Biology is rife with examples of collective behavior, from flocks of birds and colonies of bacteria to schools of fish and mobs of people. In a study with implications from oncology to ecology, researchers from Rice University and the University of Georgia have shown that data science can unlock subtle […]
July 22, 2020

Rare Mutation of TP53 Gene Leaves People at Higher Risk for Multiple Cancers

Rare inherited mutations in the body’s master regulator of the DNA repair system – the TP53 gene – can leave people at a higher risk of developing multiple types of cancer over the course of their lives. Now, for the first time, a team led by researchers in the Basser Center for BRCA at […]
July 22, 2020

Older Adults Who Can Really Smell the Roses May Face Lower Likelihood of Dementia

Seniors who can identify smells like roses, turpentine, paint-thinner and lemons, and have retained their senses of hearing, vision, and touch may have half the risk of developing dementia as their peers with marked sensory decline. In a study by UC San Francisco, researchers tracked close to 1,800 participants in […]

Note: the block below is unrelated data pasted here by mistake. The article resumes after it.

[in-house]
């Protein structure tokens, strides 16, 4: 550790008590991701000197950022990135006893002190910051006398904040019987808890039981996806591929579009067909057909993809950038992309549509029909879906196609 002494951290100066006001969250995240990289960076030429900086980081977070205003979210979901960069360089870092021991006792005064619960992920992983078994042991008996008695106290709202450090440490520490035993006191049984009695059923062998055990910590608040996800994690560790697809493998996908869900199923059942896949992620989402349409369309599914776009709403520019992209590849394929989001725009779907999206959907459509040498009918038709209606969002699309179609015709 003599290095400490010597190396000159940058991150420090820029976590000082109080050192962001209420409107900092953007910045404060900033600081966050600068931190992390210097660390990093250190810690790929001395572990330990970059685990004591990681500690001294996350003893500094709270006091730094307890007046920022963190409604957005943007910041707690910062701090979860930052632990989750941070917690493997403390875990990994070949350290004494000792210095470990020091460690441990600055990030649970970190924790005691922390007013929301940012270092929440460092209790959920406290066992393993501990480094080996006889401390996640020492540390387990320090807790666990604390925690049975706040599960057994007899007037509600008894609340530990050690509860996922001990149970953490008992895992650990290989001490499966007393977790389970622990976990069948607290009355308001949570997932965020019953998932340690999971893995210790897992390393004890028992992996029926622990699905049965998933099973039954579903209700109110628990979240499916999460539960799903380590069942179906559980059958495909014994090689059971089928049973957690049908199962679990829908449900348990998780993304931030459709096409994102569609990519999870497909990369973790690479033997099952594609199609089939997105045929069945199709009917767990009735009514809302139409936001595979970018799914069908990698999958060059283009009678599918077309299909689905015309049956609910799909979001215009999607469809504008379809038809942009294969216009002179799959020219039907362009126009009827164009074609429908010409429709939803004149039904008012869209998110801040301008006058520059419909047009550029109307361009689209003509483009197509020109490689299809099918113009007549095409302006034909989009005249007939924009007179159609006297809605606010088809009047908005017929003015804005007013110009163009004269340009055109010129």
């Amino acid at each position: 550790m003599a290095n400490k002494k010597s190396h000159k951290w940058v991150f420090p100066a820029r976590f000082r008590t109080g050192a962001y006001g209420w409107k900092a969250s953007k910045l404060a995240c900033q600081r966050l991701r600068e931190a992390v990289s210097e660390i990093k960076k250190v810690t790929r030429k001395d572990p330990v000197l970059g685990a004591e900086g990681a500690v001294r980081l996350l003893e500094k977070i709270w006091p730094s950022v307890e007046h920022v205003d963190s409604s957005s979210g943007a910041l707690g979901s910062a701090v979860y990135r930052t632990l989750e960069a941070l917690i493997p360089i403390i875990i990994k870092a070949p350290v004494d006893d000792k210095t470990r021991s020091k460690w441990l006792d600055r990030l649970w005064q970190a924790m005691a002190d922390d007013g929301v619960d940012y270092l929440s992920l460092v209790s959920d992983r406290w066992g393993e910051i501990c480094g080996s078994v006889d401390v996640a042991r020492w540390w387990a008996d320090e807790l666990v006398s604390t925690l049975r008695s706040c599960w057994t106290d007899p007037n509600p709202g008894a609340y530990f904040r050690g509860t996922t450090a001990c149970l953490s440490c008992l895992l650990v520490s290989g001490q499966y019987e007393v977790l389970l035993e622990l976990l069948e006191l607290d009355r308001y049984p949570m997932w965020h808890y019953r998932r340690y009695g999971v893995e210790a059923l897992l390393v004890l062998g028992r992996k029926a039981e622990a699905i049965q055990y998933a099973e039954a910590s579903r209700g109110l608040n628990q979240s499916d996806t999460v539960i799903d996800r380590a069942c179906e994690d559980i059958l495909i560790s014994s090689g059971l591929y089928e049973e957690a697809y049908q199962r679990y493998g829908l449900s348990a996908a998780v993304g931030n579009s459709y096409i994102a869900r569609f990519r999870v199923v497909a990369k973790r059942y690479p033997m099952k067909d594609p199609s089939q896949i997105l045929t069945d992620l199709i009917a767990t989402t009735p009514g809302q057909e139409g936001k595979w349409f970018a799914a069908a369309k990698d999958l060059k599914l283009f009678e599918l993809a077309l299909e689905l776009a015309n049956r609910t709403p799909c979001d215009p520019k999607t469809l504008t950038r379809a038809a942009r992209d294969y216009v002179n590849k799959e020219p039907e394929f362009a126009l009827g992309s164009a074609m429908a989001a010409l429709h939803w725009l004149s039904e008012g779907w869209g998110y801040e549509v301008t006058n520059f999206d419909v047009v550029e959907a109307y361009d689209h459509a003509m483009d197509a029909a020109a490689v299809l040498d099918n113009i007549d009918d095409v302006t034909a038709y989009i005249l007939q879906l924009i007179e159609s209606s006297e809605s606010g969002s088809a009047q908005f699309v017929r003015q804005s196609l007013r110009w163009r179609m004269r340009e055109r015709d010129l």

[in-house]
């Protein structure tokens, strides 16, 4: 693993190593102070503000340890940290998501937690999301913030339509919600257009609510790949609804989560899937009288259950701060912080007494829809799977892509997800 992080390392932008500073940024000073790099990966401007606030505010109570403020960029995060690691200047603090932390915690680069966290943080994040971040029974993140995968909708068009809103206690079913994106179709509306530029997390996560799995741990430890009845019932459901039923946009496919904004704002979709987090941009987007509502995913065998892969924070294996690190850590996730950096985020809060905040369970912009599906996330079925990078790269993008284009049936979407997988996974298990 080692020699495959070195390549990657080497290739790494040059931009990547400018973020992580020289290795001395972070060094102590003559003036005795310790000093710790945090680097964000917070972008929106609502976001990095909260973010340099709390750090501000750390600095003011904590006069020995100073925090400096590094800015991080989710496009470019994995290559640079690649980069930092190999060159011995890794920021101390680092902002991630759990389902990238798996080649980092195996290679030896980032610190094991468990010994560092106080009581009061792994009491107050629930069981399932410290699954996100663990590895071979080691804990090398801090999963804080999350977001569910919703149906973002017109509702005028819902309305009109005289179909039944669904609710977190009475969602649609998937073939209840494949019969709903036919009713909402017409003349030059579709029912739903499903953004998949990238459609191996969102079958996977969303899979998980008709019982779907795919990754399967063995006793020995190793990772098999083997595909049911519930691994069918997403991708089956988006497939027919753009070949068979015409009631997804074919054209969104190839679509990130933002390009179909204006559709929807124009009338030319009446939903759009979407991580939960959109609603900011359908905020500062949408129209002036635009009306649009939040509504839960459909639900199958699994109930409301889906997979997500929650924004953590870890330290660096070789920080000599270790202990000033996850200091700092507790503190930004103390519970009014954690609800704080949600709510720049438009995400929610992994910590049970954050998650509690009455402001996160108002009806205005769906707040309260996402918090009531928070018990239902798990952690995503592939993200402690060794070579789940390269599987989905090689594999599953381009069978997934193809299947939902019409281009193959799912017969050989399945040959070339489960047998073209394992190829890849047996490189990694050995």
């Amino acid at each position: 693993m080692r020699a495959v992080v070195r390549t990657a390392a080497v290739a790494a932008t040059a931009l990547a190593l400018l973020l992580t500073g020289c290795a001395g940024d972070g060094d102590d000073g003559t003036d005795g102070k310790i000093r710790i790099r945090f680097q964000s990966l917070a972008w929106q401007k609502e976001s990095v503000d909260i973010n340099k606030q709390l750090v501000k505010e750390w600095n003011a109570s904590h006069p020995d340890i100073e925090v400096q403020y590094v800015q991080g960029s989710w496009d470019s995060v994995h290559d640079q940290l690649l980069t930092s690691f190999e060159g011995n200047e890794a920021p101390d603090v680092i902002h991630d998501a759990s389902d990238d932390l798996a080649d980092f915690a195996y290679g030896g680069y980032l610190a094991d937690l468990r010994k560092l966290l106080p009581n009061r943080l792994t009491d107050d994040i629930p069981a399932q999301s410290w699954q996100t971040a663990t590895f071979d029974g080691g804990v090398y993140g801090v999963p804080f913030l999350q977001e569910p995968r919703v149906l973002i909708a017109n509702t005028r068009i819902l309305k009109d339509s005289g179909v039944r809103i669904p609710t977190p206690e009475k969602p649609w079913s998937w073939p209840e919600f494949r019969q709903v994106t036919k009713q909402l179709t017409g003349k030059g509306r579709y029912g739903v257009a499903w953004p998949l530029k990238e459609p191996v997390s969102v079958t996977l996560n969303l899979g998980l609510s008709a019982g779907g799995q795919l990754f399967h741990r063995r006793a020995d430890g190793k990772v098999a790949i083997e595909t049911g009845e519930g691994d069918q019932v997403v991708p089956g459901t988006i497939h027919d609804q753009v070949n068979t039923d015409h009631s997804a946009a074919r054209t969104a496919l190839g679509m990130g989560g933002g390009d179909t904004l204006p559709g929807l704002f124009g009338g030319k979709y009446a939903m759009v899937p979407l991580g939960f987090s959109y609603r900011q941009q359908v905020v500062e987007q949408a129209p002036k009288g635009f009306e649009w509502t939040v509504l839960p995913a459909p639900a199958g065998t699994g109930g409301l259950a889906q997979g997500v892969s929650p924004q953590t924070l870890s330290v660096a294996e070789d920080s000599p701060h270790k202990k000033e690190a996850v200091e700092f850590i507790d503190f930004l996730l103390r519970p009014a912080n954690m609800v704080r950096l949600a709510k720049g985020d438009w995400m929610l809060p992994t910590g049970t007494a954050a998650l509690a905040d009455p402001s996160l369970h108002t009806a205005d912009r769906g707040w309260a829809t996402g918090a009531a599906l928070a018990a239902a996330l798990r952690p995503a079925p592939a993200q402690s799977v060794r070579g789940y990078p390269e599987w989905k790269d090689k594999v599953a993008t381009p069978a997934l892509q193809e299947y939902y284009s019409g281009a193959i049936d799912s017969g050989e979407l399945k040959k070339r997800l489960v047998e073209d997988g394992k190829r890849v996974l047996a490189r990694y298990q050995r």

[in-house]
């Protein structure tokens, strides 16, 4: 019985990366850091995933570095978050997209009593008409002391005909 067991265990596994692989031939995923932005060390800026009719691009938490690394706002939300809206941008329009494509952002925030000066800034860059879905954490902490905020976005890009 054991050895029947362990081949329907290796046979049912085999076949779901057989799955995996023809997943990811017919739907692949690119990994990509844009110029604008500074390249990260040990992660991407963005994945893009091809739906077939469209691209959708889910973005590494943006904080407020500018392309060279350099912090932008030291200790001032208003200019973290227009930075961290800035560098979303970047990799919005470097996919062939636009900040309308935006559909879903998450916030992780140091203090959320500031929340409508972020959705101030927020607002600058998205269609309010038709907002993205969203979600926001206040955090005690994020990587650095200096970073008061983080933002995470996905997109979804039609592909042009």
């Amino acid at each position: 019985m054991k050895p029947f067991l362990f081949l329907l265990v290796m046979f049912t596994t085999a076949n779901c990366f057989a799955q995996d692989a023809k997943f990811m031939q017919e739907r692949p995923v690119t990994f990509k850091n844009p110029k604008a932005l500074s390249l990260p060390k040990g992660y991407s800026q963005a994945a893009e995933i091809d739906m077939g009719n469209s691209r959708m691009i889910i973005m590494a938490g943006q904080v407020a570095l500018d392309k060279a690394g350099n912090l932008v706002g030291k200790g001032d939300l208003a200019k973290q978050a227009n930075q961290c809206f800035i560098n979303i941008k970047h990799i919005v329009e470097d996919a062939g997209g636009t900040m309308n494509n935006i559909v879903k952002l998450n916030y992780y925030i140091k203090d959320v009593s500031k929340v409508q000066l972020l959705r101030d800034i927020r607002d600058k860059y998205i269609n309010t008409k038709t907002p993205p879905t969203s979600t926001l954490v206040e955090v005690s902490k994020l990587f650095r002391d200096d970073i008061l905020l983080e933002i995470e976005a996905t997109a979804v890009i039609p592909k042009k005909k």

July 22, 2020

Study reveals intricate details about Huntington’s disease protein

A new study reveals intricate details about the biology of the huntingtin protein (HTT), which is responsible for Huntington’s disease. The research focuses on axonal transport — the way in which vital materials travel along pathways called axons inside nerve cells, or neurons. Scientists found that HTT sometimes journeys along these […]
July 22, 2020

New diagnostic test for heart failure patients could also help COVID-19 patients: U of A researchers